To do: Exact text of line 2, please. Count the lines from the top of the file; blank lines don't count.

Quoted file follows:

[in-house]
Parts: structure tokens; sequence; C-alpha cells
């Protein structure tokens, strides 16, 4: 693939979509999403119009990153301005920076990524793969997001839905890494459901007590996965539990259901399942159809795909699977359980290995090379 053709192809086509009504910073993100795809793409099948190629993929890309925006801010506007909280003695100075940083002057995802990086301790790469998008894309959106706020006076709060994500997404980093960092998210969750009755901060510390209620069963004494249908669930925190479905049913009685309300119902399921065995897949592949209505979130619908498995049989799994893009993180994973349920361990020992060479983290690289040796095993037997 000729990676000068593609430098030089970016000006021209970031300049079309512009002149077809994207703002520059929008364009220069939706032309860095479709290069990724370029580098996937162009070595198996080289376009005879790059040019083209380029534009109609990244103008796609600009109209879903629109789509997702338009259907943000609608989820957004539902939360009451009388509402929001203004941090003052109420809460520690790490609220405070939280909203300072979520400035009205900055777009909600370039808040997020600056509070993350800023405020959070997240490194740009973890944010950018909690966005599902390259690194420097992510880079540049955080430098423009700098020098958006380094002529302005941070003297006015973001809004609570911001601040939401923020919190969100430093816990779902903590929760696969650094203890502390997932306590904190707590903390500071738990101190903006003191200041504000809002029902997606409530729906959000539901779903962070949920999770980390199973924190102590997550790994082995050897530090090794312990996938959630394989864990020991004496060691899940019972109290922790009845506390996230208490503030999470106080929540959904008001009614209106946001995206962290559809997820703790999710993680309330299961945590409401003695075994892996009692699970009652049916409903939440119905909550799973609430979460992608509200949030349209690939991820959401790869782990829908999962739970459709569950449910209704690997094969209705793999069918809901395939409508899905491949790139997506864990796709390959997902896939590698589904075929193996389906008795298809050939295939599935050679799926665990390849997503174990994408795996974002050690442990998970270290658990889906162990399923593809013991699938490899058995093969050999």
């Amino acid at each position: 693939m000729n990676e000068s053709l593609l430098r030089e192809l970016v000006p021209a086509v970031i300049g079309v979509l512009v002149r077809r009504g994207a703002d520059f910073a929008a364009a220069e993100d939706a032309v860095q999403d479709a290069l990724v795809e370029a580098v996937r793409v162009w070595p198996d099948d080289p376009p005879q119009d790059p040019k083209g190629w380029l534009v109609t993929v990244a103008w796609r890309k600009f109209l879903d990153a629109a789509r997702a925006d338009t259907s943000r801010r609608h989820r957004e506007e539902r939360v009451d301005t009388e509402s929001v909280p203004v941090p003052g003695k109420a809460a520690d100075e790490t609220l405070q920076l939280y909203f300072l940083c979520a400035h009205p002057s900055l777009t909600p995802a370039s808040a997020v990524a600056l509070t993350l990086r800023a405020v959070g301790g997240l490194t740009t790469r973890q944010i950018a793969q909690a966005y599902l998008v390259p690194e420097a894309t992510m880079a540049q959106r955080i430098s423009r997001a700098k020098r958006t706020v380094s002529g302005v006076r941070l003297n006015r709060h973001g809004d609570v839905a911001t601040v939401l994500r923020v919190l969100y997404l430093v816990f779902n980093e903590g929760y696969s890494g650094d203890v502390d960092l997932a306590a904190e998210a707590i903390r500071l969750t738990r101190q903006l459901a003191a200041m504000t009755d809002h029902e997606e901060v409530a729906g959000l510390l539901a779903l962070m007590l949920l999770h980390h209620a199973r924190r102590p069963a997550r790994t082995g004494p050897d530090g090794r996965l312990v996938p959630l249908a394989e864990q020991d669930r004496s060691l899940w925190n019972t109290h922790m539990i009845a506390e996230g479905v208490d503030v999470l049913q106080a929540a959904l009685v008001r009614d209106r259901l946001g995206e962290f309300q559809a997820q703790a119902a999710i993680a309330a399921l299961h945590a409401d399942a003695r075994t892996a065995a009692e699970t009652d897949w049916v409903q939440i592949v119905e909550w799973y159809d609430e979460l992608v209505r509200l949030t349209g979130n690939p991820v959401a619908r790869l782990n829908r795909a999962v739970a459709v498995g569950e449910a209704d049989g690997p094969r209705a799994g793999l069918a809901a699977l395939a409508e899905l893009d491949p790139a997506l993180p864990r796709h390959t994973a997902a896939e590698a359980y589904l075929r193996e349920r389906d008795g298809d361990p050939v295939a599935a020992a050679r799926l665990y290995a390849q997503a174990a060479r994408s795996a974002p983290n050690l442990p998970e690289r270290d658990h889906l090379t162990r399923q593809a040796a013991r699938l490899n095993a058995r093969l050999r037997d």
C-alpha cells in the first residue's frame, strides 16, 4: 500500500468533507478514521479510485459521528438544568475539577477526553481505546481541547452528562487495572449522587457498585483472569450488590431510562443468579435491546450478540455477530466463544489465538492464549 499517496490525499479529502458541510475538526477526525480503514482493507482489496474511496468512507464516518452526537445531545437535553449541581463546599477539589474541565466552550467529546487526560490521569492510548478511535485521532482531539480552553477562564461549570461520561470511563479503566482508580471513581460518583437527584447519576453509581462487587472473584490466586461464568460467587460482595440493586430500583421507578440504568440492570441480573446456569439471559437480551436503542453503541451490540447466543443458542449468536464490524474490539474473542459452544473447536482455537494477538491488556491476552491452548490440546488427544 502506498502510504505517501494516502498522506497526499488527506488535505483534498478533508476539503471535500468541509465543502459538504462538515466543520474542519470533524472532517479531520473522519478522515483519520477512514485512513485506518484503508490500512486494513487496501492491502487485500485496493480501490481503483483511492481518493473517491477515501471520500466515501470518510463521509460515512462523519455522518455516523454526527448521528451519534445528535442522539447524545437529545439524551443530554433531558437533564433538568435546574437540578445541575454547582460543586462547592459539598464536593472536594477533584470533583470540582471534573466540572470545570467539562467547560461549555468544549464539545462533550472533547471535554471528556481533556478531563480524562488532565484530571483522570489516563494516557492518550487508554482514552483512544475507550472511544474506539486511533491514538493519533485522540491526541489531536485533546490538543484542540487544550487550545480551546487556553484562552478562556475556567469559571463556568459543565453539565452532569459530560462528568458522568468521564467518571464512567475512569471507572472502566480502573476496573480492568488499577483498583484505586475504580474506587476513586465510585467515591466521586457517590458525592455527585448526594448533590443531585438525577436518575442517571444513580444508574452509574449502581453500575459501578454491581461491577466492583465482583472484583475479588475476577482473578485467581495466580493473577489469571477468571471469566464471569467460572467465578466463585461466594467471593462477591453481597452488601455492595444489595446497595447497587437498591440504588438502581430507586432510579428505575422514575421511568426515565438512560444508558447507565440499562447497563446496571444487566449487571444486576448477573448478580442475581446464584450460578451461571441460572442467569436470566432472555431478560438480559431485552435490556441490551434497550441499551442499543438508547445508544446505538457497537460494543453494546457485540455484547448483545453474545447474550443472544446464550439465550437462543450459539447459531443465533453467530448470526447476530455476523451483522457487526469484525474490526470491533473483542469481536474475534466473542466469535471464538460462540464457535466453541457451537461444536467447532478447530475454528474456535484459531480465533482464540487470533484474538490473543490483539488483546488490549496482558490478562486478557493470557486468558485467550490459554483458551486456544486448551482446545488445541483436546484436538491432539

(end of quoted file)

Parts: structure tokens; sequence; C-alpha cells